Indefinite Detention? That'll Set Those Damned Kids Straight.
What this photo of the T. Don Hutto detention center doesn't adequately communicate is the smell of urine and fear.
This month brings some interesting and troubling tidbits on our favorite immigrant detention center, the T. Don Hutto Family Residential Facility -- which, as you might recall, is the Taylor jail where immigrant families fleeing repressive regimes are taken and held. It’s one of just two facilities nationwide that actually holds children, and it garnered lots of bad publicity last year, when a Palestinian family living in Richardson revealed the conditions there before being told by a visiting immigration judge to get out of the country immediately last August.
Jorge Bustamante -- the U.N.’s special rapporteur who was denied entry to the secretive place last year while investigating complaints of arbitrary detention, substandard conditions and separated families -- has finally released his report on the treatment of migrants in the United States. And it’s not exactly glowing. He writes that of the 230,000 immigrants detained in the U.S. -- more than three times the number that were being held a decade ago -- many are subject to indefinite detention, poor conditions and lack of due process rights. Not surprisingly, the Bush administration wasn’t happy with Bustamante’s assessment.
Also, earlier this month The New Yorker ran an extensive piece on Hutto, which included these disturbing details:
Last March, an immigration lawyer named Griselda Ponce testified before the U.S. District Court in Austin about conditions at Hutto, and told of an occasion when the five- or six-year-old daughter of a woman she was interviewing had to go to the rest room. The captain on duty told the girl that she could not do so during a head count. Ponce said that the girl made “six or seven requests,” and was rebuffed each time; after about fifteen minutes, the girl “smelled of urine.”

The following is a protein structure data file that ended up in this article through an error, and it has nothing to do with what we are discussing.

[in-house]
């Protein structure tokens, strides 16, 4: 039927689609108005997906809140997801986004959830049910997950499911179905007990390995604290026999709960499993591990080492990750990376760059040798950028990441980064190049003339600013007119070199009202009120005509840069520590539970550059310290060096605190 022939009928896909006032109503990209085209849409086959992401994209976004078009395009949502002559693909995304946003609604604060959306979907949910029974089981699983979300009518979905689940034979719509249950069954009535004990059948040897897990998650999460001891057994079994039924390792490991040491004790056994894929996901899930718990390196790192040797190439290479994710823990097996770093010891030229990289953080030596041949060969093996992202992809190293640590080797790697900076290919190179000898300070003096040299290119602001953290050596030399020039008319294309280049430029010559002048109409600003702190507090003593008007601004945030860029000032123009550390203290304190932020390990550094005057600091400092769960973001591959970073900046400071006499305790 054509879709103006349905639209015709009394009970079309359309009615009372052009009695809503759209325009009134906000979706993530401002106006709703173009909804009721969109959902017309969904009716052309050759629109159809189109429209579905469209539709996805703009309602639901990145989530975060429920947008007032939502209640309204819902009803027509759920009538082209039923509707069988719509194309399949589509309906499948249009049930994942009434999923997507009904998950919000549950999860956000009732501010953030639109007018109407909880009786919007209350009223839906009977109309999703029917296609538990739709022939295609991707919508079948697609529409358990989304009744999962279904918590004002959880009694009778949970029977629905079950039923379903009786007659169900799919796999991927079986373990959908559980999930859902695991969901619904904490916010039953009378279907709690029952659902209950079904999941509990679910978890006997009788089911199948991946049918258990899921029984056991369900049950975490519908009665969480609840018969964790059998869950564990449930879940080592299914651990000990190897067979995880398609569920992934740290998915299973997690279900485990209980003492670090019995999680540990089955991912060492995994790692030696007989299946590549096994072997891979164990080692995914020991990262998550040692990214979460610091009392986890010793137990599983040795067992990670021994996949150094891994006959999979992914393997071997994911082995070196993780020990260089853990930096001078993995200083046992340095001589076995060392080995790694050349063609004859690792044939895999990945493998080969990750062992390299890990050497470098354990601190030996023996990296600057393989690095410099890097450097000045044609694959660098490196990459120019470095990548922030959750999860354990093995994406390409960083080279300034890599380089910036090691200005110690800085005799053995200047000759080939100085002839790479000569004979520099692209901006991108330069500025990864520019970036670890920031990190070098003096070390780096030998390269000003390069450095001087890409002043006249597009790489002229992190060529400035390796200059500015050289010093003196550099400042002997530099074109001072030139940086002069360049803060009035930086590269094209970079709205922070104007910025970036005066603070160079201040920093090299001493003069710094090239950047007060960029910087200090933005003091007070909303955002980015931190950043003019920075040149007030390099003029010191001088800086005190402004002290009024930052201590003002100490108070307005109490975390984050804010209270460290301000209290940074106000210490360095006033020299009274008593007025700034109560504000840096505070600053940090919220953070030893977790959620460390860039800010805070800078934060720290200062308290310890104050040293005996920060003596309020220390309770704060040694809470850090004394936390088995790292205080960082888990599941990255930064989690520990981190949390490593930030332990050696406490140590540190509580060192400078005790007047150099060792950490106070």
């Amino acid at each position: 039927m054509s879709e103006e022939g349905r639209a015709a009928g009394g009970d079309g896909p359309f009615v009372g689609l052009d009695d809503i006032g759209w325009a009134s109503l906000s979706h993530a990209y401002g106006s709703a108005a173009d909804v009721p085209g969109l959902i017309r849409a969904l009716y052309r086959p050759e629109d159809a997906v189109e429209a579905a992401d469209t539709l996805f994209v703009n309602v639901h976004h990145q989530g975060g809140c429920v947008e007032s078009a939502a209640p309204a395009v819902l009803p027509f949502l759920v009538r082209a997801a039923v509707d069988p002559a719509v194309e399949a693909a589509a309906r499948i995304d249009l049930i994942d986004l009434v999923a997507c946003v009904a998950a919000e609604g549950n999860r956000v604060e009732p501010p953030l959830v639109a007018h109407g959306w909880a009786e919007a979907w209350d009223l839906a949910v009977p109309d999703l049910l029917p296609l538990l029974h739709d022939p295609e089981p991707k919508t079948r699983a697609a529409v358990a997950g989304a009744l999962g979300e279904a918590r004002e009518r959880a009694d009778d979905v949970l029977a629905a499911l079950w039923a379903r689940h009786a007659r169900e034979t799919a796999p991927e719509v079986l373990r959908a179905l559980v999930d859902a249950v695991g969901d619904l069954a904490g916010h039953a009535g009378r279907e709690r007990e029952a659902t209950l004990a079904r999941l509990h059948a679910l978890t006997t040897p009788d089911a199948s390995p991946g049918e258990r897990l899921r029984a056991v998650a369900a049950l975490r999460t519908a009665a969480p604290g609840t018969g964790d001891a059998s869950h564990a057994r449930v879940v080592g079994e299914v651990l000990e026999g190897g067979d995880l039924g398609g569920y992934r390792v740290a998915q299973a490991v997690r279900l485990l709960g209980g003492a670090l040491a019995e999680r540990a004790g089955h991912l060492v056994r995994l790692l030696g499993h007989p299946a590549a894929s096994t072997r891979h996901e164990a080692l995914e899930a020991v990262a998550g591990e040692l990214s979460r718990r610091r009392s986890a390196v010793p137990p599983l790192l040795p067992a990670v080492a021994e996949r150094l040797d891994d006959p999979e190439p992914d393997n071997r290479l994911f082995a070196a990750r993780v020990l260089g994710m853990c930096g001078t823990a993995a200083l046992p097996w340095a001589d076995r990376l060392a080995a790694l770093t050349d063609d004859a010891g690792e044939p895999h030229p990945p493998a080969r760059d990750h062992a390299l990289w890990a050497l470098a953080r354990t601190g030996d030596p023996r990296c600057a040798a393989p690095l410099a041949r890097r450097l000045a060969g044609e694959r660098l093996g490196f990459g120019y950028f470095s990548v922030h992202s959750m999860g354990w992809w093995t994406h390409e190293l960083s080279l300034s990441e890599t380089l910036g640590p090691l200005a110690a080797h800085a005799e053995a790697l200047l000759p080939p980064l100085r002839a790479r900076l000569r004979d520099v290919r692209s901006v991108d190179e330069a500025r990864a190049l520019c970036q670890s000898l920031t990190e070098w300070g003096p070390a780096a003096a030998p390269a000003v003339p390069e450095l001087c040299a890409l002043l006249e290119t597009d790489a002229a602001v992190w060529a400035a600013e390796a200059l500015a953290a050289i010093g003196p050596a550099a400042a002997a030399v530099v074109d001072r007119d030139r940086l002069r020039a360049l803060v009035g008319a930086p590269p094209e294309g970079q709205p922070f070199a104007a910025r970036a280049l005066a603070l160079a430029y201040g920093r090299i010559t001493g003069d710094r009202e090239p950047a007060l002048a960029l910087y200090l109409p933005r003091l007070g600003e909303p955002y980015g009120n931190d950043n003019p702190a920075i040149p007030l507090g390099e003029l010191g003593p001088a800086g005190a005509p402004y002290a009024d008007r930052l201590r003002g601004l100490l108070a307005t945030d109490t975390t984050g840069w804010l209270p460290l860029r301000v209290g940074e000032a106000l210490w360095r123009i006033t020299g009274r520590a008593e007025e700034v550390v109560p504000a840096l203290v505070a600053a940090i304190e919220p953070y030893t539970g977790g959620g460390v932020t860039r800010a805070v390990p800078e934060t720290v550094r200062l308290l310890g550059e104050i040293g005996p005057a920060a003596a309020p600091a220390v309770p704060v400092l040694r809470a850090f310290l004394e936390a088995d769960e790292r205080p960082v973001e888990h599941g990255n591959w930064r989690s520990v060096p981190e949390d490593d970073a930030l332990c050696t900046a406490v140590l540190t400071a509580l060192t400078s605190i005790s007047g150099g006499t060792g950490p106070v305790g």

Children were regularly woken up at night by guards shining lights into their cells. They were roused each morning at five-thirty. Kids were not allowed to have stuffed animals, crayons, pencils, or pens in their cells. And they were not allowed to take the pictures they had made back to their cells and hang them up. When Hutto opened as an immigration-detention center, children attended school there only one hour a day. Detainees, including children, wore green or blue prison-issue scrubs …
Detainees said that when parents or children broke rules guards threatened them with separation from their children. Kevin Yourdkhani, at the prompting of one of Hines’s law students, wrote a brief description of one such occasion. “I was in my bed and my dad came to fix my bed,” he wrote. “When the police came and saw my dad in the room, he said, ‘If He comes and see my dad again in my room His going to put my mom in a siprate jail and my dad in a sipate jail and me a foster kid.’ I cried and cried so much that I lost my energy. I went to sleep. I felt If I will be siprated I can never see my parents again, and I will get step-parents and they will hurt me or maybe they will kill me."
So, parents, if nothing else now you know where to send your kids when they misbehave. Forget time-out. Just ship the little buggers off to Taylor. --Megan Feldman
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